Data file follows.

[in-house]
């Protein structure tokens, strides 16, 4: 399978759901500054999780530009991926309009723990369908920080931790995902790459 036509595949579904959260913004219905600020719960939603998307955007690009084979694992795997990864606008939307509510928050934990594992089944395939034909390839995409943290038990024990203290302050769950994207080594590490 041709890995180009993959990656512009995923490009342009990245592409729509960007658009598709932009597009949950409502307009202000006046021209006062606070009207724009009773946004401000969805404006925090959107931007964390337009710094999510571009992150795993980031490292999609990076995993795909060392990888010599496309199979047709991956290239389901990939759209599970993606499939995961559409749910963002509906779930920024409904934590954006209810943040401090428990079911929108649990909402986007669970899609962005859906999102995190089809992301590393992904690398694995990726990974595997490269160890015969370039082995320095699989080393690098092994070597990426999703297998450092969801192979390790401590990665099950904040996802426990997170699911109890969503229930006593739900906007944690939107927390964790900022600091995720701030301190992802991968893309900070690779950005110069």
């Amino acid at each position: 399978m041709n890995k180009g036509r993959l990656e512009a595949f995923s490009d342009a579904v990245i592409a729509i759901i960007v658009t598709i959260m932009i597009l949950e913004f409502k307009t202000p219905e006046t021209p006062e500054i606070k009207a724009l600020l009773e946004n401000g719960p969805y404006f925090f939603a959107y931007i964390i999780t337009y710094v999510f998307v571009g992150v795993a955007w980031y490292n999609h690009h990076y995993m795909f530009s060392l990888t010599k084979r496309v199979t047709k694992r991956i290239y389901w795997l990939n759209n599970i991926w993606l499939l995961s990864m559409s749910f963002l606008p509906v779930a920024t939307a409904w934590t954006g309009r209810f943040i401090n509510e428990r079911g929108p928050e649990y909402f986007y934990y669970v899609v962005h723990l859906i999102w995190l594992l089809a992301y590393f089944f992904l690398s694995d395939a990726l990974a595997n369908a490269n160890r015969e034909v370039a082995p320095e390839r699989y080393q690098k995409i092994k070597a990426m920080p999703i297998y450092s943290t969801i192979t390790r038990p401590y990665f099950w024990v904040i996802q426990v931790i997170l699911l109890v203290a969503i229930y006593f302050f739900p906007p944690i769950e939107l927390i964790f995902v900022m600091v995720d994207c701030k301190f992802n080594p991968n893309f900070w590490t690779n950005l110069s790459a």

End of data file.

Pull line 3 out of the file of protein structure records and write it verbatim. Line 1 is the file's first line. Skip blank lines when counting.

């Amino acid at each position: 399978m041709n890995k180009g036509r993959l990656e512009a595949f995923s490009d342009a579904v990245i592409a729509i759901i960007v658009t598709i959260m932009i597009l949950e913004f409502k307009t202000p219905e006046t021209p006062e500054i606070k009207a724009l600020l009773e946004n401000g719960p969805y404006f925090f939603a959107y931007i964390i999780t337009y710094v999510f998307v571009g992150v795993a955007w980031y490292n999609h690009h990076y995993m795909f530009s060392l990888t010599k084979r496309v199979t047709k694992r991956i290239y389901w795997l990939n759209n599970i991926w993606l499939l995961s990864m559409s749910f963002l606008p509906v779930a920024t939307a409904w934590t954006g309009r209810f943040i401090n509510e428990r079911g929108p928050e649990y909402f986007y934990y669970v899609v962005h723990l859906i999102w995190l594992l089809a992301y590393f089944f992904l690398s694995d395939a990726l990974a595997n369908a490269n160890r015969e034909v370039a082995p320095e390839r699989y080393q690098k995409i092994k070597a990426m920080p999703i297998y450092s943290t969801i192979t390790r038990p401590y990665f099950w024990v904040i996802q426990v931790i997170l699911l109890v203290a969503i229930y006593f302050f739900p906007p944690i769950e939107l927390i964790f995902v900022m600091v995720d994207c701030k301190f992802n080594p991968n893309f900070w590490t690779n950005l110069s790459a």